What skills, knowledge and experiences do you bring to the School Board? Professional skills: financial and analytical expertise; ability to build consensus among those with opposing views. Knowledge: over a decade of volunteer service within our schools and district-wide. Experience: Responsible for TTSD’s $100 million operating budget that retained a reserve throughout the most unstable years of state funding while maintaining school days, music and physical education in the elementary schools and a breadth of elective programs in our secondary schools.

Why are you running? Vibrant public schools are essential for any community. I learned that from my father while he served on the board in my rural Indiana school district. Public school funding and community diversity have changed quite a bit in Oregon. I want to continue being part of the TTSD leadership team that ensures we spend our money effectively and that delivers the best education for our students.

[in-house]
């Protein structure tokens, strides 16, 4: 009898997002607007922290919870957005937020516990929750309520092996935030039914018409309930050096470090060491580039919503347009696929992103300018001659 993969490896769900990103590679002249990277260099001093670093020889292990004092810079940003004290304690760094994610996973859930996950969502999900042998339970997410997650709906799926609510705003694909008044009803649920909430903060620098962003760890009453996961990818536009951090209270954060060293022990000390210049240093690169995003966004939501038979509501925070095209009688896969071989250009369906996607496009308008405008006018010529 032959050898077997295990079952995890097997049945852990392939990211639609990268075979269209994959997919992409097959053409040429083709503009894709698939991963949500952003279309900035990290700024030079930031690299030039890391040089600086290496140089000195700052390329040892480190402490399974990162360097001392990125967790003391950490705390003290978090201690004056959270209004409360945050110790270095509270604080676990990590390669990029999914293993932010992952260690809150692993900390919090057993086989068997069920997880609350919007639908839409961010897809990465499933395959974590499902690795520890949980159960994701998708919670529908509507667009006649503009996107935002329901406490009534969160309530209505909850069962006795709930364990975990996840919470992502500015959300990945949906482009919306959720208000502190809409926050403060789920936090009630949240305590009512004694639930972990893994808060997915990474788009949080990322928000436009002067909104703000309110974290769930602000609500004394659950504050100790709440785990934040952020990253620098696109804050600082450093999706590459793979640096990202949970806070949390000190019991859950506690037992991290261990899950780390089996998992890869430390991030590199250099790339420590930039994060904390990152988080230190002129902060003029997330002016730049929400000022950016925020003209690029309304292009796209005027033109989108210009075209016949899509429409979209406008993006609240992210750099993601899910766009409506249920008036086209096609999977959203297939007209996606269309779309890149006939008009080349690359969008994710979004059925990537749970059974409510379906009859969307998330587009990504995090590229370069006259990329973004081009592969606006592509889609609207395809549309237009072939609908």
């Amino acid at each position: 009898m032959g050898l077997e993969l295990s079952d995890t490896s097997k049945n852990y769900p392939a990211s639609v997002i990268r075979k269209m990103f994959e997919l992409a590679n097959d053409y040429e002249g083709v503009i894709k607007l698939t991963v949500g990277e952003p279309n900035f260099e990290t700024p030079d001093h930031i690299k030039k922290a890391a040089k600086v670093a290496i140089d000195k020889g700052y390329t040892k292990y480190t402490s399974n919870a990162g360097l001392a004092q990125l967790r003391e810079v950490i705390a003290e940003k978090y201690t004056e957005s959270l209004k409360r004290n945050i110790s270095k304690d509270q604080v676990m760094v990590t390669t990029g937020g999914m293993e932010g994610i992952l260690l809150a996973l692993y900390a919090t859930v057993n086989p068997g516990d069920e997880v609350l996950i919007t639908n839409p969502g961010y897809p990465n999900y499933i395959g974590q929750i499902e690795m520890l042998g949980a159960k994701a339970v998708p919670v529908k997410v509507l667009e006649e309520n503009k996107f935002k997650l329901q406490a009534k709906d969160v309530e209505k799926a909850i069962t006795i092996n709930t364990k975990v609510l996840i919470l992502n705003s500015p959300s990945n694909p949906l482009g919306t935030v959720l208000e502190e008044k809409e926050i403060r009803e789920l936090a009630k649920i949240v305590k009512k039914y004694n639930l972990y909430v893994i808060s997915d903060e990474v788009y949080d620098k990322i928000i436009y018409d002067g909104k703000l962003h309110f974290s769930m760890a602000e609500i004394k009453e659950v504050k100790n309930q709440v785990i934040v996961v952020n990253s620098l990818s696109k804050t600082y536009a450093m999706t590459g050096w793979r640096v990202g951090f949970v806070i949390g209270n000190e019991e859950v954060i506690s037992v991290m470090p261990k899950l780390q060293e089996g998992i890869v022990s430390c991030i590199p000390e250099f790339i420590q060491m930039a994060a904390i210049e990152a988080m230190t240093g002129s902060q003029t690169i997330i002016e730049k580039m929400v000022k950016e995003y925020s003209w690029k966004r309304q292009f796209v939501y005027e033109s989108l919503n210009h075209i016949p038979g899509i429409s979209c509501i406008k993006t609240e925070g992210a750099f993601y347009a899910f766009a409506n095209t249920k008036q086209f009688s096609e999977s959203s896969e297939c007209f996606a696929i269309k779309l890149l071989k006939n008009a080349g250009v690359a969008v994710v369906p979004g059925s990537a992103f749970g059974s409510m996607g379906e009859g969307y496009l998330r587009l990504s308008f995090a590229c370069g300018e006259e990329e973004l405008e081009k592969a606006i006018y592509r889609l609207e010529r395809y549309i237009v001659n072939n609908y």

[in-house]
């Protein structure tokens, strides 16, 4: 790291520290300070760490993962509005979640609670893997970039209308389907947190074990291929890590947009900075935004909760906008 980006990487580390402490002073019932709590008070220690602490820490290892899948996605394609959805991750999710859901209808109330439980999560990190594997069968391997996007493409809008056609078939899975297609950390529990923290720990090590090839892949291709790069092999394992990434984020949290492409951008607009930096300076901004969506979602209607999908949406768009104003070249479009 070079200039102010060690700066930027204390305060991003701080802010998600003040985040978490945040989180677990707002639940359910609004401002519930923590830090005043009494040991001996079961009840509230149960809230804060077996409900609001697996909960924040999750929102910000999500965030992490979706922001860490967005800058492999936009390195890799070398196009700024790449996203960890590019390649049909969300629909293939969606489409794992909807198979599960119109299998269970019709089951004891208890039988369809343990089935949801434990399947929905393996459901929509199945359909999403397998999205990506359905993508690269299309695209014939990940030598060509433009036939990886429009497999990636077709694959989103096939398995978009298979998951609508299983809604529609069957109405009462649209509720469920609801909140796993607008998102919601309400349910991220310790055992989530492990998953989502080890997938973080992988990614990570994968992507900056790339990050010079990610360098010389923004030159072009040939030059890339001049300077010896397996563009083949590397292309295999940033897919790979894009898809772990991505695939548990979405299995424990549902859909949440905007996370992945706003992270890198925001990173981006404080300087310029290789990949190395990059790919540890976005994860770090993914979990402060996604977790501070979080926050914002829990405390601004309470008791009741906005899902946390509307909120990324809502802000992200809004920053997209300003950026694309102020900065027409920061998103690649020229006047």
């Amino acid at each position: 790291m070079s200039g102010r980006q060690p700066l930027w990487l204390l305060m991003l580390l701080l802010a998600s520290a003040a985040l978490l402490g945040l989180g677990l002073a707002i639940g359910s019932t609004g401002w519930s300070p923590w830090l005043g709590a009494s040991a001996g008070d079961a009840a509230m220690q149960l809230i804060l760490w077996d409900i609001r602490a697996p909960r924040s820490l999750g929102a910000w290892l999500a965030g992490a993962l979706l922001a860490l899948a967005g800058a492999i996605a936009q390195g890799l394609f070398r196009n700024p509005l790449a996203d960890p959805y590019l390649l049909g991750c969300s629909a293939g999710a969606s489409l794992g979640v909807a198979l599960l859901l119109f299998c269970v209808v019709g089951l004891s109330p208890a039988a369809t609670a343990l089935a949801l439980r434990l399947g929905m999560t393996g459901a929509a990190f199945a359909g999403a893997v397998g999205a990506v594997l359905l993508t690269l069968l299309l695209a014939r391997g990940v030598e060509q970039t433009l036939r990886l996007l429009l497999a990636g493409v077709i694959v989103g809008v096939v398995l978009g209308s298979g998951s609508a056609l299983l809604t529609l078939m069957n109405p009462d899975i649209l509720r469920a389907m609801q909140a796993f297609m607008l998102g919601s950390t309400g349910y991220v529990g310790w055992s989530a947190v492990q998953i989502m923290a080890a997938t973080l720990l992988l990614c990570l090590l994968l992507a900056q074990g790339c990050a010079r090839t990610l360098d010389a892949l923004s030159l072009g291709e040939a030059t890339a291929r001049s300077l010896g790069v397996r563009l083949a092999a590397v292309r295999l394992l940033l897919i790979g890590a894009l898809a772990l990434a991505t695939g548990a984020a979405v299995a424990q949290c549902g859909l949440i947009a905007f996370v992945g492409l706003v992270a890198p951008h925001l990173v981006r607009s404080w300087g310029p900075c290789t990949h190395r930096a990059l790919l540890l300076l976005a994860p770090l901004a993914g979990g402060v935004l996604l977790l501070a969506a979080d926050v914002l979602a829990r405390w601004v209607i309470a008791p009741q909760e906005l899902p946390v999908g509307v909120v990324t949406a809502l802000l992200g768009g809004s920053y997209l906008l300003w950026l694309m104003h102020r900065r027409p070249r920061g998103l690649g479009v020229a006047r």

How should the school district prioritize spending? Directing dollars to our classrooms must always be the priority. According to the 2011 Open Books Project, TTSD directs more General Fund dollars toward teachers and students when compared to the state average and is unbeaten by our neighboring districts. We have restructured our bus routes resulting in net savings of $60,000 and over the past four years have reduced our utilities expenditures by over 20 percent or a total savings of almost $500,000. Voter-approved bonds have allowed for capital improvements, new curriculum adoptions and technology purchases outside of our General Fund.